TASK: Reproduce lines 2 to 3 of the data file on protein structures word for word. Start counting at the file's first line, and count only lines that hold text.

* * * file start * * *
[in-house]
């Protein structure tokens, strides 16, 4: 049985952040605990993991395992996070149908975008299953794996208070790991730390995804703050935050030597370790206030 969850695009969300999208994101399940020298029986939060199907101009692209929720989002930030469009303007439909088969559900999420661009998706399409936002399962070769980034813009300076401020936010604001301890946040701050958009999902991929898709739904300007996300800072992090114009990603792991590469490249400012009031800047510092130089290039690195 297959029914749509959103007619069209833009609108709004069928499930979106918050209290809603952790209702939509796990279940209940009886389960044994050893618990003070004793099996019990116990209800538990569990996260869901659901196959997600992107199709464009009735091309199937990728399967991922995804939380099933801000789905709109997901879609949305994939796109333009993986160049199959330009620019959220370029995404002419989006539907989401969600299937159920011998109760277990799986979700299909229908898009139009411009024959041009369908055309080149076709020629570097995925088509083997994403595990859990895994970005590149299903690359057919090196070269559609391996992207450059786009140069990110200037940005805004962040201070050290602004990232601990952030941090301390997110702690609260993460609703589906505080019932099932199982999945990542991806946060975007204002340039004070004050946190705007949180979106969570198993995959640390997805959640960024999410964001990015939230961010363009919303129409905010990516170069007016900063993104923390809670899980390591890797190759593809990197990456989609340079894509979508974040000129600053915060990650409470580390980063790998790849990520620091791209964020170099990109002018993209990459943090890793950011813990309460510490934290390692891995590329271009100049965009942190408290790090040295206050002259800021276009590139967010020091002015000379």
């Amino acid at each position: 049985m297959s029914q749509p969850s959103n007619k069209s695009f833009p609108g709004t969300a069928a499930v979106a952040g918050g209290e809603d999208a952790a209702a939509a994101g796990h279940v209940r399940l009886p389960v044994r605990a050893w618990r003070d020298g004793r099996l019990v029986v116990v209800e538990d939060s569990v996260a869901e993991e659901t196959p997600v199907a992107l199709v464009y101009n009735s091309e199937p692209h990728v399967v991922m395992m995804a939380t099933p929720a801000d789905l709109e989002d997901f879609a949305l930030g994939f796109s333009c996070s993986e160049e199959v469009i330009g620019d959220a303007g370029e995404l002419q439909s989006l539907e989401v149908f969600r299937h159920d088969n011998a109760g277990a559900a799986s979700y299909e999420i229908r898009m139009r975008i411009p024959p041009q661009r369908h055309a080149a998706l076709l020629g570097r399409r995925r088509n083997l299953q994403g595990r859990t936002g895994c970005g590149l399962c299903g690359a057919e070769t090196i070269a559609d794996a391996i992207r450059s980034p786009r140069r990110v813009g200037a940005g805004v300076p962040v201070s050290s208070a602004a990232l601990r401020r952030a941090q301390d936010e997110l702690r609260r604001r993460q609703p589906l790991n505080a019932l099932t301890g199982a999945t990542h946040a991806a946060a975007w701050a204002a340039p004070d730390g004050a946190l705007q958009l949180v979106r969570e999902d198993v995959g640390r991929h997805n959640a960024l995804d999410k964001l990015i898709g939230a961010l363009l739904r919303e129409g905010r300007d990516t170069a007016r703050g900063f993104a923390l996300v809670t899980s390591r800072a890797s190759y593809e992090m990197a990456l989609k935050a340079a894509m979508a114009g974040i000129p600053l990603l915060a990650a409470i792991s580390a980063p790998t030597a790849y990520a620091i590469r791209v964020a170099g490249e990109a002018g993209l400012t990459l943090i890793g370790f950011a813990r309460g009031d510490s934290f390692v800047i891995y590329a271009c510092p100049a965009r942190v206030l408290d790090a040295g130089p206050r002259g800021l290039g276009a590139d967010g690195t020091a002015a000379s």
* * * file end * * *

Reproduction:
């Protein structure tokens, strides 16, 4: 049985952040605990993991395992996070149908975008299953794996208070790991730390995804703050935050030597370790206030 969850695009969300999208994101399940020298029986939060199907101009692209929720989002930030469009303007439909088969559900999420661009998706399409936002399962070769980034813009300076401020936010604001301890946040701050958009999902991929898709739904300007996300800072992090114009990603792991590469490249400012009031800047510092130089290039690195 297959029914749509959103007619069209833009609108709004069928499930979106918050209290809603952790209702939509796990279940209940009886389960044994050893618990003070004793099996019990116990209800538990569990996260869901659901196959997600992107199709464009009735091309199937990728399967991922995804939380099933801000789905709109997901879609949305994939796109333009993986160049199959330009620019959220370029995404002419989006539907989401969600299937159920011998109760277990799986979700299909229908898009139009411009024959041009369908055309080149076709020629570097995925088509083997994403595990859990895994970005590149299903690359057919090196070269559609391996992207450059786009140069990110200037940005805004962040201070050290602004990232601990952030941090301390997110702690609260993460609703589906505080019932099932199982999945990542991806946060975007204002340039004070004050946190705007949180979106969570198993995959640390997805959640960024999410964001990015939230961010363009919303129409905010990516170069007016900063993104923390809670899980390591890797190759593809990197990456989609340079894509979508974040000129600053915060990650409470580390980063790998790849990520620091791209964020170099990109002018993209990459943090890793950011813990309460510490934290390692891995590329271009100049965009942190408290790090040295206050002259800021276009590139967010020091002015000379």
């Amino acid at each position: 049985m297959s029914q749509p969850s959103n007619k069209s695009f833009p609108g709004t969300a069928a499930v979106a952040g918050g209290e809603d999208a952790a209702a939509a994101g796990h279940v209940r399940l009886p389960v044994r605990a050893w618990r003070d020298g004793r099996l019990v029986v116990v209800e538990d939060s569990v996260a869901e993991e659901t196959p997600v199907a992107l199709v464009y101009n009735s091309e199937p692209h990728v399967v991922m395992m995804a939380t099933p929720a801000d789905l709109e989002d997901f879609a949305l930030g994939f796109s333009c996070s993986e160049e199959v469009i330009g620019d959220a303007g370029e995404l002419q439909s989006l539907e989401v149908f969600r299937h159920d088969n011998a109760g277990a559900a799986s979700y299909e999420i229908r898009m139009r975008i411009p024959p041009q661009r369908h055309a080149a998706l076709l020629g570097r399409r995925r088509n083997l299953q994403g595990r859990t936002g895994c970005g590149l399962c299903g690359a057919e070769t090196i070269a559609d794996a391996i992207r450059s980034p786009r140069r990110v813009g200037a940005g805004v300076p962040v201070s050290s208070a602004a990232l601990r401020r952030a941090q301390d936010e997110l702690r609260r604001r993460q609703p589906l790991n505080a019932l099932t301890g199982a999945t990542h946040a991806a946060a975007w701050a204002a340039p004070d730390g004050a946190l705007q958009l949180v979106r969570e999902d198993v995959g640390r991929h997805n959640a960024l995804d999410k964001l990015i898709g939230a961010l363009l739904r919303e129409g905010r300007d990516t170069a007016r703050g900063f993104a923390l996300v809670t899980s390591r800072a890797s190759y593809e992090m990197a990456l989609k935050a340079a894509m979508a114009g974040i000129p600053l990603l915060a990650a409470i792991s580390a980063p790998t030597a790849y990520a620091i590469r791209v964020a170099g490249e990109a002018g993209l400012t990459l943090i890793g370790f950011a813990r309460g009031d510490s934290f390692v800047i891995y590329a271009c510092p100049a965009r942190v206030l408290d790090a040295g130089p206050r002259g800021l290039g276009a590139d967010g690195t020091a002015a000379s």